When to show association

Associations for which knowledge of the relationship needs to be preserved for some duration

„In the POS domain

„We need to remember what SalesLineItem instances that are associated with a Sale.

„Cashier may look up ProductionDescription during the process of sale, but we do not need to remember who looked up what after the sales has been made.

„We should avoid showing too many associations

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Identifying Attributes  Show only “simple” relatively primitive types as attributes.  Connections to other

Identifying Attributes

Show only “simple” relatively primitive types as attributes.

Connections to other concepts are to be represented as associations, not attributes.

Payment

date : Date time : Time amount : Money

attributes

attributes
are to be represented as associations, not attributes. Payment date : Date time : Time amount
Suitable attribute types  Most attribute types should be what are often thought of as

Suitable attribute types

Most attribute types should be what are often thought of as “primitive” data types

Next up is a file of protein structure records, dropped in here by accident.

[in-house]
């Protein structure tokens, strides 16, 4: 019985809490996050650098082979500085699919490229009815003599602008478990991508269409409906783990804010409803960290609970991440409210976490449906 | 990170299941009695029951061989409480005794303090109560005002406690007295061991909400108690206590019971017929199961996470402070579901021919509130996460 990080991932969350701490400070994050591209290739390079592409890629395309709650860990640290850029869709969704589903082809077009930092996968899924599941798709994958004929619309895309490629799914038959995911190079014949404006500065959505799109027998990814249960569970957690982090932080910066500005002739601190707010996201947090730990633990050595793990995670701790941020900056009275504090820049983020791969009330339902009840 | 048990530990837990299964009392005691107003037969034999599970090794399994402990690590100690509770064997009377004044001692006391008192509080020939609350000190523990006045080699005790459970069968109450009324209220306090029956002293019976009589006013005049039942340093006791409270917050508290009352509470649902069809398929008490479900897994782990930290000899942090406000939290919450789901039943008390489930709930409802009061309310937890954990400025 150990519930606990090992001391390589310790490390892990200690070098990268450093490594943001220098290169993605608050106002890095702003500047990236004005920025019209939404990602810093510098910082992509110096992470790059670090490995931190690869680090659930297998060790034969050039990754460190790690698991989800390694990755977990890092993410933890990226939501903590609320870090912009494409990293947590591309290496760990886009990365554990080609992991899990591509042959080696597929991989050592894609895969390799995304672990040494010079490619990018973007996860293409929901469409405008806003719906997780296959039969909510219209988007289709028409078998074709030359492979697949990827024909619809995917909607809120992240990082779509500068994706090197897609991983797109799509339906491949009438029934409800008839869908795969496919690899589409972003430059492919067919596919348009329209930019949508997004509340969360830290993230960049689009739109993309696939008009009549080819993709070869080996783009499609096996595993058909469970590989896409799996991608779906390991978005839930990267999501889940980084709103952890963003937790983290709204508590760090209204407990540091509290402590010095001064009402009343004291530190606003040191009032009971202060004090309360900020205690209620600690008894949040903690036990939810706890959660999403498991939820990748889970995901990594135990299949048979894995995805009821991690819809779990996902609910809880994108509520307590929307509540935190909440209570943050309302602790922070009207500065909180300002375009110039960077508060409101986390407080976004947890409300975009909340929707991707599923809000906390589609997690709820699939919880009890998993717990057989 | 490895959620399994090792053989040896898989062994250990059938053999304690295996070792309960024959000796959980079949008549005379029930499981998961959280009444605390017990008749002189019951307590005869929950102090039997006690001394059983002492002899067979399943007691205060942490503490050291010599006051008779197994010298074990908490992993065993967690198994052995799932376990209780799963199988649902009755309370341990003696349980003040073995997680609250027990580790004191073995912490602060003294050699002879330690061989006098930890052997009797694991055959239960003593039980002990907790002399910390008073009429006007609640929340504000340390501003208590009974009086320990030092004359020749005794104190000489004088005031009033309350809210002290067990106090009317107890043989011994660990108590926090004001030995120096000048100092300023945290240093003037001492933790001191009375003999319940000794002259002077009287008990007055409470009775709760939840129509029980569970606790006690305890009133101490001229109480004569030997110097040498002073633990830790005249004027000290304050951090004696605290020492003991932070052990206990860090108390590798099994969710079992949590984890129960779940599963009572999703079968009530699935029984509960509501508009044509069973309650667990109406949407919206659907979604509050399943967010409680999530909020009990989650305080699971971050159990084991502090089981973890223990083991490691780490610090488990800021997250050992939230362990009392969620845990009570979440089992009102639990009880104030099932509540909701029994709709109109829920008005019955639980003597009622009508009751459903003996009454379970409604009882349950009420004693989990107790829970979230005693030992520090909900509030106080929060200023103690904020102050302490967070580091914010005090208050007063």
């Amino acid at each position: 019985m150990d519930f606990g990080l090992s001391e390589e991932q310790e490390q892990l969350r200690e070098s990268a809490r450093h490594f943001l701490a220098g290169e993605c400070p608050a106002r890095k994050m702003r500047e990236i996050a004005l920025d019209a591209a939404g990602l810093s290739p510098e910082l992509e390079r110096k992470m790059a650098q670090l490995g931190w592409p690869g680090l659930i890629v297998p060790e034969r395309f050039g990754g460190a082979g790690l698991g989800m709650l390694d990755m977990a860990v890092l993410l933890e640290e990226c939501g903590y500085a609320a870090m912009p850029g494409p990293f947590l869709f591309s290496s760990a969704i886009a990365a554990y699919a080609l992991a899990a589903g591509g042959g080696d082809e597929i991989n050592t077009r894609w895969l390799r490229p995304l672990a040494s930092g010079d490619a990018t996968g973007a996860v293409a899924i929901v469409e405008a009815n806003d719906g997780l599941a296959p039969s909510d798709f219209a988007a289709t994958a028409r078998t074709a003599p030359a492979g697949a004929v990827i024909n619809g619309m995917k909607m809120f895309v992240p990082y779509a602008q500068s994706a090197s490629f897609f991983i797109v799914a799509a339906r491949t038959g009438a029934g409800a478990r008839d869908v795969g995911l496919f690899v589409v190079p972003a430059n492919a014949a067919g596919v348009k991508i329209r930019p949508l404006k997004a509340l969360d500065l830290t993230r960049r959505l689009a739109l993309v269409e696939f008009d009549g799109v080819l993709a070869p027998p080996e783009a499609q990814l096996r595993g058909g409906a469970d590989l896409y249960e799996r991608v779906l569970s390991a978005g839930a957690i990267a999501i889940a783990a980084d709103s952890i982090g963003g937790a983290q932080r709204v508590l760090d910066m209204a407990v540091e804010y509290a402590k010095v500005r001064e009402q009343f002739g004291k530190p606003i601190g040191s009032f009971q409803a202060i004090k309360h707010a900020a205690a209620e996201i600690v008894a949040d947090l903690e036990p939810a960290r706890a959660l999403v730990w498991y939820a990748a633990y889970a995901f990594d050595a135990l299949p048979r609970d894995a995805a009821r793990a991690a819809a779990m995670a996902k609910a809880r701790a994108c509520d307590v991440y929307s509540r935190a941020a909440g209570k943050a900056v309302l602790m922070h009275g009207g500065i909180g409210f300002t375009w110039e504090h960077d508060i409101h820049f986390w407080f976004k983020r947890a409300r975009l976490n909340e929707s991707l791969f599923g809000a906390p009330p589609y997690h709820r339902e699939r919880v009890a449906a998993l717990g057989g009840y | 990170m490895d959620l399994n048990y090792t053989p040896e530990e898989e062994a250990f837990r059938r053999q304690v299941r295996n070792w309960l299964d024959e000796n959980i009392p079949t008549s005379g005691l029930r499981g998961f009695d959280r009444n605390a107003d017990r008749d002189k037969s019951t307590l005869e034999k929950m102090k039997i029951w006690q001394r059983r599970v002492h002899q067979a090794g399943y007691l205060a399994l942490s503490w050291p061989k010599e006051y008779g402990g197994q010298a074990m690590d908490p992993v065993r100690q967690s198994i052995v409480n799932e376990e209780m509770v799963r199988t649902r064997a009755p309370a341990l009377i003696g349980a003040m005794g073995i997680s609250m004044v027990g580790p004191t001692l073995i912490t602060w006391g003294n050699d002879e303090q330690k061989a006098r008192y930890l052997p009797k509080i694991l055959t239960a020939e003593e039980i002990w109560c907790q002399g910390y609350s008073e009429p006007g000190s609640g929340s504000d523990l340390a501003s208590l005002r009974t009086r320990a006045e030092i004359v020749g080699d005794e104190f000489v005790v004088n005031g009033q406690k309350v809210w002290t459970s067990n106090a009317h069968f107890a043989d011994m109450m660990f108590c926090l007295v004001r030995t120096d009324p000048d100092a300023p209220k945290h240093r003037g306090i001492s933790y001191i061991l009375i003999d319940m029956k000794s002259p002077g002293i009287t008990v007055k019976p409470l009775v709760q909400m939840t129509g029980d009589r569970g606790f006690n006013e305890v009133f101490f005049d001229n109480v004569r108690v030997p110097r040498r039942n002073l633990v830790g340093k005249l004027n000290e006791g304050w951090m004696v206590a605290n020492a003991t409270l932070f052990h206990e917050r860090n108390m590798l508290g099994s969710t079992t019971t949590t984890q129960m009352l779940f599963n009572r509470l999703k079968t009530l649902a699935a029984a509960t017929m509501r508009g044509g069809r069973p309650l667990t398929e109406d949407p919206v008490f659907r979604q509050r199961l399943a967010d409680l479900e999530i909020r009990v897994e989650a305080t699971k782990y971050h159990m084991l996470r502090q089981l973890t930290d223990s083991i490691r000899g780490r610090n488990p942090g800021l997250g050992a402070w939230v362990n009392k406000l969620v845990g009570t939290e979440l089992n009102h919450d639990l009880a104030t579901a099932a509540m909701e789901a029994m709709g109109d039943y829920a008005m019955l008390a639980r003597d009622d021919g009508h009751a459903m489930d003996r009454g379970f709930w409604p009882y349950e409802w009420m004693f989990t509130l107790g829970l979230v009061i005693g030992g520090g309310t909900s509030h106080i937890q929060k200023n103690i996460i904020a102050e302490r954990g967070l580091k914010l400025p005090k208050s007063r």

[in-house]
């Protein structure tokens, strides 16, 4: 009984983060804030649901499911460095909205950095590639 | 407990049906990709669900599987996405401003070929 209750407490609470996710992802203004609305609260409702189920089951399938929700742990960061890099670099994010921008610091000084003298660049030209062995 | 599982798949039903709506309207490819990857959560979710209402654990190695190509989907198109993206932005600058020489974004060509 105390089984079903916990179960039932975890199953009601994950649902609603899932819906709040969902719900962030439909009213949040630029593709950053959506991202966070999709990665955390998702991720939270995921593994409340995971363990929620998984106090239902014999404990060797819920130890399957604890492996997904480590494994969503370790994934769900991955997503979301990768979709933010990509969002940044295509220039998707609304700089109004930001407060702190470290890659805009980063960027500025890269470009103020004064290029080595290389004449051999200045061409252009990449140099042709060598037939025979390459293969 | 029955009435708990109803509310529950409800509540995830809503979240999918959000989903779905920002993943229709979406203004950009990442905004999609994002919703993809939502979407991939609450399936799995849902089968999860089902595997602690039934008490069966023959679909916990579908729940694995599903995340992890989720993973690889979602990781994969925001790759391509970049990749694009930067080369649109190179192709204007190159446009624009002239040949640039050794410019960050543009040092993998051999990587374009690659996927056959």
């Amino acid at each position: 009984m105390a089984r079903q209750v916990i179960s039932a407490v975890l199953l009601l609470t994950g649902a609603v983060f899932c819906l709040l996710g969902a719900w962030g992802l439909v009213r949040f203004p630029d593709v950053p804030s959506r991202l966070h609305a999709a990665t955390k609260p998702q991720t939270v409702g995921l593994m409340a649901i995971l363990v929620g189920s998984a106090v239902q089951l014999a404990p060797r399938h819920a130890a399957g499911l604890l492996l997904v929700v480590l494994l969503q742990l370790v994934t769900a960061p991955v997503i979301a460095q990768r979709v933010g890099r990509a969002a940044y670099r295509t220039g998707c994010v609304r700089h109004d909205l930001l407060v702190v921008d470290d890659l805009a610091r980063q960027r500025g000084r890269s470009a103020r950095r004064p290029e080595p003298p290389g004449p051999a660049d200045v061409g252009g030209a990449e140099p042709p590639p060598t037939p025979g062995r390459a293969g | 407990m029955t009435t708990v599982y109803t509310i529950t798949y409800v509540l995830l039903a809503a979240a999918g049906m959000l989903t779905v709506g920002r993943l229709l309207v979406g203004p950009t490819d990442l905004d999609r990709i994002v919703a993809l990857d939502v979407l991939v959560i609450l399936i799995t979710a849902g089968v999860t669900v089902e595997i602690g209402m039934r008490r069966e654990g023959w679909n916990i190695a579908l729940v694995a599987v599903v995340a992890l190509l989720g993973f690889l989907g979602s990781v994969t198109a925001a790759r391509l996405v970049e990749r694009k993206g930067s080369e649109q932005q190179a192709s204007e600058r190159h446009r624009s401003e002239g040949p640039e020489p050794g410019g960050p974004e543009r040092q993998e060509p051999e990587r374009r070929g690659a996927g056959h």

„Relate conceptual classes with an association, not with an attribute

thought of as “primitive” data types  „Relate conceptual classes with an association, not with an

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Class or Attributes  If we do not think of some conceptual class X as

Class or Attributes

If we do not think of some conceptual class X as a number or text in the real world, X is probably a conceptual class, not an attributes

of some conceptual class X as a number or text in the real world, X is
Association class
Association class

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University Course Enrollment Domain Model Class Diagram  Where is each student’s grade remembered in

University Course Enrollment Domain Model Class Diagram

University Course Enrollment Domain Model Class Diagram  Where is each student’s grade remembered in this

Where is each student’s grade remembered in this model?

Each section has many grades and each grade is association with a student

Each student has many grades and each grade is association with a section

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Refined Model with Association Class and Grade Attribute  Association class — an association that